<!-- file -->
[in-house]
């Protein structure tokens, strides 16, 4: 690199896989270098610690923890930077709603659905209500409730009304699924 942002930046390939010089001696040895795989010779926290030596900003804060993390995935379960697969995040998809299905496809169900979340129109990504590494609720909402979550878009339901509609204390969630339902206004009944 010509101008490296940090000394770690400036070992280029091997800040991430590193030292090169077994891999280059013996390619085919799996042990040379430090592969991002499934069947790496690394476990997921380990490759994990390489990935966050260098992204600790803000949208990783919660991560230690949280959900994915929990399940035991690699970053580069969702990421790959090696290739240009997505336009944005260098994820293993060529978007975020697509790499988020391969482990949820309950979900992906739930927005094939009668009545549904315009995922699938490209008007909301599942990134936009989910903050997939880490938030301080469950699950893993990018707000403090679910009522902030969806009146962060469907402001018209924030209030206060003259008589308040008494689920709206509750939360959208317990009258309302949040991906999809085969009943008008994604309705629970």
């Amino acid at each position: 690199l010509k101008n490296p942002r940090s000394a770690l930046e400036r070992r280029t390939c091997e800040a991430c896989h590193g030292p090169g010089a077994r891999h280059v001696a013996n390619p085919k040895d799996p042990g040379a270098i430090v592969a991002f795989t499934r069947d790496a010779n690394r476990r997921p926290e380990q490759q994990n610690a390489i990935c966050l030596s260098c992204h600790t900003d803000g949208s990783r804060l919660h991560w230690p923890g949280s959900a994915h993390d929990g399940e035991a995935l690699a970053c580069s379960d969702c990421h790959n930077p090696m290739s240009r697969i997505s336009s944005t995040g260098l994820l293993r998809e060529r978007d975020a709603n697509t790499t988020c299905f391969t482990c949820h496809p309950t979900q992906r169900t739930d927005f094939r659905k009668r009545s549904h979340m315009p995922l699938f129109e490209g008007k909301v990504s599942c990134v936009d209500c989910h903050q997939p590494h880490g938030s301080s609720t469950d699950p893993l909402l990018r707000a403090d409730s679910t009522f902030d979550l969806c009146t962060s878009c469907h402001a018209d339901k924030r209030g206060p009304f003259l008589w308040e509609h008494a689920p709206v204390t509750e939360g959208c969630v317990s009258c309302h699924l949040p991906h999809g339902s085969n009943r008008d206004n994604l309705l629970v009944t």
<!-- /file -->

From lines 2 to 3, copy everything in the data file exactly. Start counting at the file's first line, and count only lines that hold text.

């Protein structure tokens, strides 16, 4: 690199896989270098610690923890930077709603659905209500409730009304699924 942002930046390939010089001696040895795989010779926290030596900003804060993390995935379960697969995040998809299905496809169900979340129109990504590494609720909402979550878009339901509609204390969630339902206004009944 010509101008490296940090000394770690400036070992280029091997800040991430590193030292090169077994891999280059013996390619085919799996042990040379430090592969991002499934069947790496690394476990997921380990490759994990390489990935966050260098992204600790803000949208990783919660991560230690949280959900994915929990399940035991690699970053580069969702990421790959090696290739240009997505336009944005260098994820293993060529978007975020697509790499988020391969482990949820309950979900992906739930927005094939009668009545549904315009995922699938490209008007909301599942990134936009989910903050997939880490938030301080469950699950893993990018707000403090679910009522902030969806009146962060469907402001018209924030209030206060003259008589308040008494689920709206509750939360959208317990009258309302949040991906999809085969009943008008994604309705629970």
């Amino acid at each position: 690199l010509k101008n490296p942002r940090s000394a770690l930046e400036r070992r280029t390939c091997e800040a991430c896989h590193g030292p090169g010089a077994r891999h280059v001696a013996n390619p085919k040895d799996p042990g040379a270098i430090v592969a991002f795989t499934r069947d790496a010779n690394r476990r997921p926290e380990q490759q994990n610690a390489i990935c966050l030596s260098c992204h600790t900003d803000g949208s990783r804060l919660h991560w230690p923890g949280s959900a994915h993390d929990g399940e035991a995935l690699a970053c580069s379960d969702c990421h790959n930077p090696m290739s240009r697969i997505s336009s944005t995040g260098l994820l293993r998809e060529r978007d975020a709603n697509t790499t988020c299905f391969t482990c949820h496809p309950t979900q992906r169900t739930d927005f094939r659905k009668r009545s549904h979340m315009p995922l699938f129109e490209g008007k909301v990504s599942c990134v936009d209500c989910h903050q997939p590494h880490g938030s301080s609720t469950d699950p893993l909402l990018r707000a403090d409730s679910t009522f902030d979550l969806c009146t962060s878009c469907h402001a018209d339901k924030r209030g206060p009304f003259l008589w308040e509609h008494a689920p709206v204390t509750e939360g959208c969630v317990s009258c309302h699924l949040p991906h999809g339902s085969n009943r008008d206004n994604l309705l629970v009944t």